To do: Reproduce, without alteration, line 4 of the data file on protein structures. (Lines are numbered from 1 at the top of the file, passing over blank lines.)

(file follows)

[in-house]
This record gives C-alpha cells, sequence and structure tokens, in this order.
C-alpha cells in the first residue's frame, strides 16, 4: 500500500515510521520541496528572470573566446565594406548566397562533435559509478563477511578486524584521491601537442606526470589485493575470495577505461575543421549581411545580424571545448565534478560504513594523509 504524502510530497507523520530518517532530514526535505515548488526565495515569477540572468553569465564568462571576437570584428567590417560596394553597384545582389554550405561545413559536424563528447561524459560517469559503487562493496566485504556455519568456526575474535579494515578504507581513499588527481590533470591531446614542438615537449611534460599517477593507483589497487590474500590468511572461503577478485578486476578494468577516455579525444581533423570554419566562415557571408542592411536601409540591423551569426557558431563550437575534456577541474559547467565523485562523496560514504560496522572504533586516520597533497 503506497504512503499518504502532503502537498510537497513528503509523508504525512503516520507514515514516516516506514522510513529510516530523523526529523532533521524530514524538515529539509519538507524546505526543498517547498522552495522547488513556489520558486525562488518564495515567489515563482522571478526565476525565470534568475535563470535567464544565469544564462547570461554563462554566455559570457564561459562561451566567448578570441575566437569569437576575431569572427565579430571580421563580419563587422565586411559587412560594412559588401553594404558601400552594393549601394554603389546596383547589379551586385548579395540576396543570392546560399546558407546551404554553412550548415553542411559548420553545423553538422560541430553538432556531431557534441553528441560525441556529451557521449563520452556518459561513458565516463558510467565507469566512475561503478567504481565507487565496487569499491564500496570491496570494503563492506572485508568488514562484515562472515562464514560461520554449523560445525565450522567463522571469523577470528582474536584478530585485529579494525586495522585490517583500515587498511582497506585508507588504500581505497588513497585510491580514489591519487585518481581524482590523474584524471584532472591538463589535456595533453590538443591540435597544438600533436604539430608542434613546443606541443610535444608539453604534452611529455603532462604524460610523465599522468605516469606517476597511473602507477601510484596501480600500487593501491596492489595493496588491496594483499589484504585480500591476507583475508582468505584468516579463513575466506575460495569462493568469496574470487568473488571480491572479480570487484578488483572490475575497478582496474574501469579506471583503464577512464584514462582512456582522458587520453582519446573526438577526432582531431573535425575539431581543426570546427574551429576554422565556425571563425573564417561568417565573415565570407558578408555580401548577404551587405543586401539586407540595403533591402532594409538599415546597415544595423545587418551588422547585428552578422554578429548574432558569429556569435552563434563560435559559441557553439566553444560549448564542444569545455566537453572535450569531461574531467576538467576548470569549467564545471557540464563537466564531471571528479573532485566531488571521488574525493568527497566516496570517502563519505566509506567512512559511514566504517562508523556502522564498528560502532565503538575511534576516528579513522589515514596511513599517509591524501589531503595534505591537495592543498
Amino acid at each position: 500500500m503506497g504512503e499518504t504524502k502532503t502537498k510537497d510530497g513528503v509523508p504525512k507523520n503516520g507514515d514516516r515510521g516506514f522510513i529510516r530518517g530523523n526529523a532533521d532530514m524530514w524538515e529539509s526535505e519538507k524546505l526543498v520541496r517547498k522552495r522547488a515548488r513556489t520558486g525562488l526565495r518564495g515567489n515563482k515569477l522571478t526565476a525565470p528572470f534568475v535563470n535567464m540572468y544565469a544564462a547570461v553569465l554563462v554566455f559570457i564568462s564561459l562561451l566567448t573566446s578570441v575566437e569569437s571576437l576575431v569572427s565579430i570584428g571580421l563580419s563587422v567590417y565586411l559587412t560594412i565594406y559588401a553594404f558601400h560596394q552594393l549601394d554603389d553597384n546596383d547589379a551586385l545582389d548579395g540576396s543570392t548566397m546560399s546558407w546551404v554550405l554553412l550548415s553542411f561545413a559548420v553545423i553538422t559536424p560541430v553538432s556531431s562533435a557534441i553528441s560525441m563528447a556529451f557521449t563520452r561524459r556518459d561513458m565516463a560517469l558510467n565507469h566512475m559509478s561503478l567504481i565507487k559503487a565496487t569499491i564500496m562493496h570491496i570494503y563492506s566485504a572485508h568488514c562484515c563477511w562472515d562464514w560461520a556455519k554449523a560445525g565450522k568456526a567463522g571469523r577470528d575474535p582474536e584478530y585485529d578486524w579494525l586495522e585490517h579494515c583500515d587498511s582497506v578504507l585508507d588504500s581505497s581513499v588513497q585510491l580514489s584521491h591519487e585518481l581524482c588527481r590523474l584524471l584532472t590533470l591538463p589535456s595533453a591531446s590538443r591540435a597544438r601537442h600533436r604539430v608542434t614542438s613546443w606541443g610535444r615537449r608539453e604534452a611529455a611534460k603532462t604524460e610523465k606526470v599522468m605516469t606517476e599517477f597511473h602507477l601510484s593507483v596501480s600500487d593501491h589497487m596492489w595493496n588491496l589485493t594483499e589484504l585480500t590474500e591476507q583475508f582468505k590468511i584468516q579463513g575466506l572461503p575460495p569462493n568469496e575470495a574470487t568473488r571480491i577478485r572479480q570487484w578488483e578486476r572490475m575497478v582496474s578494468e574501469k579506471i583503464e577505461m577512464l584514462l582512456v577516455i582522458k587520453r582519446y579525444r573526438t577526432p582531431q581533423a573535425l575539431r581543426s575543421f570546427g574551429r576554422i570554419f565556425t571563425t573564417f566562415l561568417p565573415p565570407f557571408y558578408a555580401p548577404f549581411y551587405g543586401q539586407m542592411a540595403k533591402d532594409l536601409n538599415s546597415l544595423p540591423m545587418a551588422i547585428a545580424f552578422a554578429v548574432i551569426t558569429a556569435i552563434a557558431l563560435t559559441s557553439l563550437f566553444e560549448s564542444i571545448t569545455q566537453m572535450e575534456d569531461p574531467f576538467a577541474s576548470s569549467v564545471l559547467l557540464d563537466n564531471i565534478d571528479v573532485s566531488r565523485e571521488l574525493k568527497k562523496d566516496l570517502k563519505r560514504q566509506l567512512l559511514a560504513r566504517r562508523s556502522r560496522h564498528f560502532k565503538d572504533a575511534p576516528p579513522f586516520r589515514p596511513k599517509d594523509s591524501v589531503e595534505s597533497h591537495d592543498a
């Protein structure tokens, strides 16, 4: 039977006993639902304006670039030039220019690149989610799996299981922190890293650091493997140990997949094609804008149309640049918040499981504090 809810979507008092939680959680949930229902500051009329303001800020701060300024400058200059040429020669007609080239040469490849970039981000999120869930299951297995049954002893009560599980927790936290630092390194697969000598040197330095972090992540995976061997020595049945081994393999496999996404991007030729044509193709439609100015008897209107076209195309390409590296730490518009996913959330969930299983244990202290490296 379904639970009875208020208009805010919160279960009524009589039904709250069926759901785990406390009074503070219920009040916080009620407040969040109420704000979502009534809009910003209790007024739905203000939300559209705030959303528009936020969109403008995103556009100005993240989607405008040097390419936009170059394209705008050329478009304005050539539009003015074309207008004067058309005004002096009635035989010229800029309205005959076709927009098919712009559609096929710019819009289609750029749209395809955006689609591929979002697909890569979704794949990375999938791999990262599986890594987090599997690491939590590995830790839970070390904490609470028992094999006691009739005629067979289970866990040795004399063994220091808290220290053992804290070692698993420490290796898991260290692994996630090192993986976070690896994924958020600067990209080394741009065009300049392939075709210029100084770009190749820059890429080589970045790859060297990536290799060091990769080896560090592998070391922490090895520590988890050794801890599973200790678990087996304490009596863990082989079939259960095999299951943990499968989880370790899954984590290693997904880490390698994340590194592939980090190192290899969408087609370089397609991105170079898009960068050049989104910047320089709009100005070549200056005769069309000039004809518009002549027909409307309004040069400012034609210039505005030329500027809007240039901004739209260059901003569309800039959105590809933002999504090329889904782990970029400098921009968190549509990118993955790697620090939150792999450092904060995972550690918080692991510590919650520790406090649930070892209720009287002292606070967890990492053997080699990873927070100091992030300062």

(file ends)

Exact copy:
Amino acid at each position: 500500500m503506497g504512503e499518504t504524502k502532503t502537498k510537497d510530497g513528503v509523508p504525512k507523520n503516520g507514515d514516516r515510521g516506514f522510513i529510516r530518517g530523523n526529523a532533521d532530514m524530514w524538515e529539509s526535505e519538507k524546505l526543498v520541496r517547498k522552495r522547488a515548488r513556489t520558486g525562488l526565495r518564495g515567489n515563482k515569477l522571478t526565476a525565470p528572470f534568475v535563470n535567464m540572468y544565469a544564462a547570461v553569465l554563462v554566455f559570457i564568462s564561459l562561451l566567448t573566446s578570441v575566437e569569437s571576437l576575431v569572427s565579430i570584428g571580421l563580419s563587422v567590417y565586411l559587412t560594412i565594406y559588401a553594404f558601400h560596394q552594393l549601394d554603389d553597384n546596383d547589379a551586385l545582389d548579395g540576396s543570392t548566397m546560399s546558407w546551404v554550405l554553412l550548415s553542411f561545413a559548420v553545423i553538422t559536424p560541430v553538432s556531431s562533435a557534441i553528441s560525441m563528447a556529451f557521449t563520452r561524459r556518459d561513458m565516463a560517469l558510467n565507469h566512475m559509478s561503478l567504481i565507487k559503487a565496487t569499491i564500496m562493496h570491496i570494503y563492506s566485504a572485508h568488514c562484515c563477511w562472515d562464514w560461520a556455519k554449523a560445525g565450522k568456526a567463522g571469523r577470528d575474535p582474536e584478530y585485529d578486524w579494525l586495522e585490517h579494515c583500515d587498511s582497506v578504507l585508507d588504500s581505497s581513499v588513497q585510491l580514489s584521491h591519487e585518481l581524482c588527481r590523474l584524471l584532472t590533470l591538463p589535456s595533453a591531446s590538443r591540435a597544438r601537442h600533436r604539430v608542434t614542438s613546443w606541443g610535444r615537449r608539453e604534452a611529455a611534460k603532462t604524460e610523465k606526470v599522468m605516469t606517476e599517477f597511473h602507477l601510484s593507483v596501480s600500487d593501491h589497487m596492489w595493496n588491496l589485493t594483499e589484504l585480500t590474500e591476507q583475508f582468505k590468511i584468516q579463513g575466506l572461503p575460495p569462493n568469496e575470495a574470487t568473488r571480491i577478485r572479480q570487484w578488483e578486476r572490475m575497478v582496474s578494468e574501469k579506471i583503464e577505461m577512464l584514462l582512456v577516455i582522458k587520453r582519446y579525444r573526438t577526432p582531431q581533423a573535425l575539431r581543426s575543421f570546427g574551429r576554422i570554419f565556425t571563425t573564417f566562415l561568417p565573415p565570407f557571408y558578408a555580401p548577404f549581411y551587405g543586401q539586407m542592411a540595403k533591402d532594409l536601409n538599415s546597415l544595423p540591423m545587418a551588422i547585428a545580424f552578422a554578429v548574432i551569426t558569429a556569435i552563434a557558431l563560435t559559441s557553439l563550437f566553444e560549448s564542444i571545448t569545455q566537453m572535450e575534456d569531461p574531467f576538467a577541474s576548470s569549467v564545471l559547467l557540464d563537466n564531471i565534478d571528479v573532485s566531488r565523485e571521488l574525493k568527497k562523496d566516496l570517502k563519505r560514504q566509506l567512512l559511514a560504513r566504517r562508523s556502522r560496522h564498528f560502532k565503538d572504533a575511534p576516528p579513522f586516520r589515514p596511513k599517509d594523509s591524501v589531503e595534505s597533497h591537495d592543498a